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Thursday, February 2, 2012

Relationship between resistant depression and bipolar disorder

When depression is not responding to one antidepressant medication after giving it for adequate duration and dose then it is refer to as treatment resistant depression. It is a very common problem and in fact up to 50 – 60% of patients with depression can be categorized as having inadequate response (M. Fava et al, 2003).

When depression is not responding to antidepressants then reevaluation of diagnosis becomes very important. One large historical cohort study conducted in Taiwan found a significant relationship between bipolar disorder and treatment resistant depression. It was published in British Journal of Psychiatry 2012 January.

According to this study, history of poor response to antidepressants in unipolar depression could be a useful predictor for bipolar disorder. Around 7.6 -12.1% of those with the diagnosis of unipolar depression was subsequently changed to bipolar disorder. In this group people with treatment resistant depression showed higher rate of change to a bipolar diagnosis (25.6 -26.6%).  This study was conducted from the data of 3500 participants. Data was collected from Taiwan National Health Insurance database. It is a database that covers almost entire (99%) population of Taiwan.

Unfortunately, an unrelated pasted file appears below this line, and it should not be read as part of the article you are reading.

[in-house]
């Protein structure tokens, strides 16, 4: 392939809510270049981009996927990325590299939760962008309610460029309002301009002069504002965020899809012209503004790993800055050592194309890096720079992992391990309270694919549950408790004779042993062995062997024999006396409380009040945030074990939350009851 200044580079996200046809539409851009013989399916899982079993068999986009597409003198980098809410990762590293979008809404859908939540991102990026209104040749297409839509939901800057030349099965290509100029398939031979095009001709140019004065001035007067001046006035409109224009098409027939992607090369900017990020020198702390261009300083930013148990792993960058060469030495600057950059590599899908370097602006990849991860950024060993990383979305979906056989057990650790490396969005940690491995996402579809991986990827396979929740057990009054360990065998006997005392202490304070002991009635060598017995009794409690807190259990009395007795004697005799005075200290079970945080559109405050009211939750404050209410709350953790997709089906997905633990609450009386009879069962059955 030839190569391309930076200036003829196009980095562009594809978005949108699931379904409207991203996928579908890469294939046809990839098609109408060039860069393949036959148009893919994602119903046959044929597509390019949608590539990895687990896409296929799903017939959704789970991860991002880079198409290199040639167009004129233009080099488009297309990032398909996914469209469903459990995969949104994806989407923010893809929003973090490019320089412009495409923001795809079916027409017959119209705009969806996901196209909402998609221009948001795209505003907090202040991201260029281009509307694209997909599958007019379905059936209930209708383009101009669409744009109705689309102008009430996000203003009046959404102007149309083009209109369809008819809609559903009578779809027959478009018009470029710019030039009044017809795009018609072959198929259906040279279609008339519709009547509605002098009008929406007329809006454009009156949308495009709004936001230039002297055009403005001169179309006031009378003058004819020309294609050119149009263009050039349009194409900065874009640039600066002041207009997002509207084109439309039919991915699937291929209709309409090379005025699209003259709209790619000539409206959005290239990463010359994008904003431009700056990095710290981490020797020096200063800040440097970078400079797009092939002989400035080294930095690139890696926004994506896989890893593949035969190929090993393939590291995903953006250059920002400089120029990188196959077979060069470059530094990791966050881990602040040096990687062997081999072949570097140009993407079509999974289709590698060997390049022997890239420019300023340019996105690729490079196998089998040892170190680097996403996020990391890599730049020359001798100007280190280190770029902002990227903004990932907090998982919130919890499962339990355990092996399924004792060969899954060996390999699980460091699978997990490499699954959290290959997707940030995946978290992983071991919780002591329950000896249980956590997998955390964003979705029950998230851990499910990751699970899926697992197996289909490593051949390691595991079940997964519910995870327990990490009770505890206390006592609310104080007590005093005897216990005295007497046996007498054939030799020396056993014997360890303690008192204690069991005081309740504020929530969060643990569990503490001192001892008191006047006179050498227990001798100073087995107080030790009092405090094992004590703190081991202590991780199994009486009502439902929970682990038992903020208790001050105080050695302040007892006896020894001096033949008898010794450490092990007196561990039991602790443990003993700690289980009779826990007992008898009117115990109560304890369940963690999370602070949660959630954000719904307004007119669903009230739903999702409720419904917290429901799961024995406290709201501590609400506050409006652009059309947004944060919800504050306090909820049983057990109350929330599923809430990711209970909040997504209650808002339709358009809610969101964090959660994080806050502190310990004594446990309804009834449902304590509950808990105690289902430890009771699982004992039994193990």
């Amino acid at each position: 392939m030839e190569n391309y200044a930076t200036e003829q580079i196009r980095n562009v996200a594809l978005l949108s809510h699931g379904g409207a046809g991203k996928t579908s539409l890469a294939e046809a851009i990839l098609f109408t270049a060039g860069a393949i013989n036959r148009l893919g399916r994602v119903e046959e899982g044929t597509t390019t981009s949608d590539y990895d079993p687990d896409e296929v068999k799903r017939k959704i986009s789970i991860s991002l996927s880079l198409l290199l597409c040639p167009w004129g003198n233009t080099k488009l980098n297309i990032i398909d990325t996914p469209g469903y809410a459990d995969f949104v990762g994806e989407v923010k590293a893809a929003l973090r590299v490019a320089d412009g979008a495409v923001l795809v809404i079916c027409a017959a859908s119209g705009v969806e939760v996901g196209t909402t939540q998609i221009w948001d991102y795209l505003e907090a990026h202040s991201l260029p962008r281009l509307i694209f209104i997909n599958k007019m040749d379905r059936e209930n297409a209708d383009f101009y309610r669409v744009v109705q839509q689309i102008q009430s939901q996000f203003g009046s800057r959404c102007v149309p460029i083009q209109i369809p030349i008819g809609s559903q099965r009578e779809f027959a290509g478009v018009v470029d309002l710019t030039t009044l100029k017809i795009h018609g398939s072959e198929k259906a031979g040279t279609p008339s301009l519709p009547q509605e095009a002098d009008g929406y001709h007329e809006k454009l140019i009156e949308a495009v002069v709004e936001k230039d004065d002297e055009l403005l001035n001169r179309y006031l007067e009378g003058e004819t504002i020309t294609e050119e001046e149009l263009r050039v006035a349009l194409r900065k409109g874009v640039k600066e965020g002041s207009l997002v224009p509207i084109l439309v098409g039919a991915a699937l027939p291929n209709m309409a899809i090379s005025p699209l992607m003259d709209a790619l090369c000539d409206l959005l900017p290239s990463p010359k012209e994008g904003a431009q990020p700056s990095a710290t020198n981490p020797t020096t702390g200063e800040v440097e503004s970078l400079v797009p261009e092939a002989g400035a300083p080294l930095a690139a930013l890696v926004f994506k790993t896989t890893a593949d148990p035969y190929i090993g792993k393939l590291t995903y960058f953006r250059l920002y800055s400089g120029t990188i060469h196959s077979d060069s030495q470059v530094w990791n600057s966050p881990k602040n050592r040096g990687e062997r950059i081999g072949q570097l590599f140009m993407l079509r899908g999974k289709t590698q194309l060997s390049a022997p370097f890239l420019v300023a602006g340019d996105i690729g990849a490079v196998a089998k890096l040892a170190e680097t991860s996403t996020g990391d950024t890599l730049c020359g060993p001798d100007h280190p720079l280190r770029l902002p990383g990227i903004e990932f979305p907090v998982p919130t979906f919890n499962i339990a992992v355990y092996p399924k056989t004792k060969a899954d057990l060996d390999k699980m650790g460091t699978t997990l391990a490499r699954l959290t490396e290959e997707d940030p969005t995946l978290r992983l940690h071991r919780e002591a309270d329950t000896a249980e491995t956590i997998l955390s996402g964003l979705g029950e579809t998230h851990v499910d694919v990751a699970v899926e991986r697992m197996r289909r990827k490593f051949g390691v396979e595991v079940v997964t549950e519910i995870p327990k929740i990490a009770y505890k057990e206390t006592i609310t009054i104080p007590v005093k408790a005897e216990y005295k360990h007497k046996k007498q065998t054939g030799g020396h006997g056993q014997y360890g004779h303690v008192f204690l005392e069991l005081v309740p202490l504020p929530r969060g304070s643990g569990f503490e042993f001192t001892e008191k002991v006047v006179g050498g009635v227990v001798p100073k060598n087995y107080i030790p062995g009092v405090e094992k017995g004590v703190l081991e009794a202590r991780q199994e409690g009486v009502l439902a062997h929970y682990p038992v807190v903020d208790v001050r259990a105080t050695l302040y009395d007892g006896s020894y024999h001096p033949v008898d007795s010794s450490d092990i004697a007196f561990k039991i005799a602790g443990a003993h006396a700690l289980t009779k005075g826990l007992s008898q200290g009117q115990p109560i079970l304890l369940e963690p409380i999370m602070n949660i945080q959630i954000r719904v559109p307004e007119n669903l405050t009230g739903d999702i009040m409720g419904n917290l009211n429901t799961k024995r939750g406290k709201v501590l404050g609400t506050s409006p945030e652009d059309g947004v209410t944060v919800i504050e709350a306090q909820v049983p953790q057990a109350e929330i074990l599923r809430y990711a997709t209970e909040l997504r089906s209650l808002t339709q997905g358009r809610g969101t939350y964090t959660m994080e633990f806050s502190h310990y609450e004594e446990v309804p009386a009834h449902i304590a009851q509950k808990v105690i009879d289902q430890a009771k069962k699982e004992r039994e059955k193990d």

Bipolar disorder can present initially as a depressive disorder. At that time clinicians would diagnose it as a unipolar major depressive episode. But resistance to treatment is a good predictor of subsequent change into bipolar illness. In addition, it would rationalize adding mood stabilizer medication such as Lithium to augment anti depressant medications. Addition of mood stabilizing anti psychotic such as Zyprexa (Olanzapine) also help such patients. 


First published in
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